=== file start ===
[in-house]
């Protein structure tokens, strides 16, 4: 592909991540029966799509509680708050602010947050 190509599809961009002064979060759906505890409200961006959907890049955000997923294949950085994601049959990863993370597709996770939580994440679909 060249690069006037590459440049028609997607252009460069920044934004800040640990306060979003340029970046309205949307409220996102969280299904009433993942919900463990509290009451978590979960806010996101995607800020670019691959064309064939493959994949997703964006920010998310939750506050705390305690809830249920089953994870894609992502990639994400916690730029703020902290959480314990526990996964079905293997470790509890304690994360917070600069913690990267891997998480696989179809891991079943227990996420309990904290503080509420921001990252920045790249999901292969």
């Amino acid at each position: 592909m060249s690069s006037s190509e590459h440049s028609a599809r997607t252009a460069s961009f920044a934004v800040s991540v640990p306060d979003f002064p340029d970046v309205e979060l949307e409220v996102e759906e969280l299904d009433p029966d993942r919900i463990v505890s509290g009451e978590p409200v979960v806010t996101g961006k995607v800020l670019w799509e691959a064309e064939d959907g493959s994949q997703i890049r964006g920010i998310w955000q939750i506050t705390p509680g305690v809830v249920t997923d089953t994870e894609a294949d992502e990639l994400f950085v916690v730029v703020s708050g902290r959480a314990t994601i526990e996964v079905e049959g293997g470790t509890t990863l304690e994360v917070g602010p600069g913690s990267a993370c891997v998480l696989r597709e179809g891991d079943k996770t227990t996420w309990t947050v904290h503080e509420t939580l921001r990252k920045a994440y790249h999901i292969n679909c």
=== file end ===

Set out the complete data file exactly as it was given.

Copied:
[in-house]
């Protein structure tokens, strides 16, 4: 592909991540029966799509509680708050602010947050 190509599809961009002064979060759906505890409200961006959907890049955000997923294949950085994601049959990863993370597709996770939580994440679909 060249690069006037590459440049028609997607252009460069920044934004800040640990306060979003340029970046309205949307409220996102969280299904009433993942919900463990509290009451978590979960806010996101995607800020670019691959064309064939493959994949997703964006920010998310939750506050705390305690809830249920089953994870894609992502990639994400916690730029703020902290959480314990526990996964079905293997470790509890304690994360917070600069913690990267891997998480696989179809891991079943227990996420309990904290503080509420921001990252920045790249999901292969």
């Amino acid at each position: 592909m060249s690069s006037s190509e590459h440049s028609a599809r997607t252009a460069s961009f920044a934004v800040s991540v640990p306060d979003f002064p340029d970046v309205e979060l949307e409220v996102e759906e969280l299904d009433p029966d993942r919900i463990v505890s509290g009451e978590p409200v979960v806010t996101g961006k995607v800020l670019w799509e691959a064309e064939d959907g493959s994949q997703i890049r964006g920010i998310w955000q939750i506050t705390p509680g305690v809830v249920t997923d089953t994870e894609a294949d992502e990639l994400f950085v916690v730029v703020s708050g902290r959480a314990t994601i526990e996964v079905e049959g293997g470790t509890t990863l304690e994360v917070g602010p600069g913690s990267a993370c891997v998480l696989r597709e179809g891991d079943k996770t227990t996420w309990t947050v904290h503080e509420t939580l921001r990252k920045a994440y790249h999901i292969n679909c």